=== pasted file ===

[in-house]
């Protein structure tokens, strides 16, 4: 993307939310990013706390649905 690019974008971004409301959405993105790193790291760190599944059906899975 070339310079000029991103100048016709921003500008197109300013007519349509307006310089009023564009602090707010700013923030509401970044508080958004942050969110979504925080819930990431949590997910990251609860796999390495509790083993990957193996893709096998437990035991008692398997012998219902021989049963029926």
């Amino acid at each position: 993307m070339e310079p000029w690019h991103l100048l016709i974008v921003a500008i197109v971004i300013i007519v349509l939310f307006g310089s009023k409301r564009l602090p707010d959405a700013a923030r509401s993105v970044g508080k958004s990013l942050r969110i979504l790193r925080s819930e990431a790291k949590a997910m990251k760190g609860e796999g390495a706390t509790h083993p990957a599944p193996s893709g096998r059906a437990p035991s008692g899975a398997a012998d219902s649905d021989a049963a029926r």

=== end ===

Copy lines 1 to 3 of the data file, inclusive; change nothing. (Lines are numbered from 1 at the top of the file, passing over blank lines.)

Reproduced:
[in-house]
């Protein structure tokens, strides 16, 4: 993307939310990013706390649905 690019974008971004409301959405993105790193790291760190599944059906899975 070339310079000029991103100048016709921003500008197109300013007519349509307006310089009023564009602090707010700013923030509401970044508080958004942050969110979504925080819930990431949590997910990251609860796999390495509790083993990957193996893709096998437990035991008692398997012998219902021989049963029926």
């Amino acid at each position: 993307m070339e310079p000029w690019h991103l100048l016709i974008v921003a500008i197109v971004i300013i007519v349509l939310f307006g310089s009023k409301r564009l602090p707010d959405a700013a923030r509401s993105v970044g508080k958004s990013l942050r969110i979504l790193r925080s819930e990431a790291k949590a997910m990251k760190g609860e796999g390495a706390t509790h083993p990957a599944p193996s893709g096998r059906a437990p035991s008692g899975a398997a012998d219902s649905d021989a049963a029926r």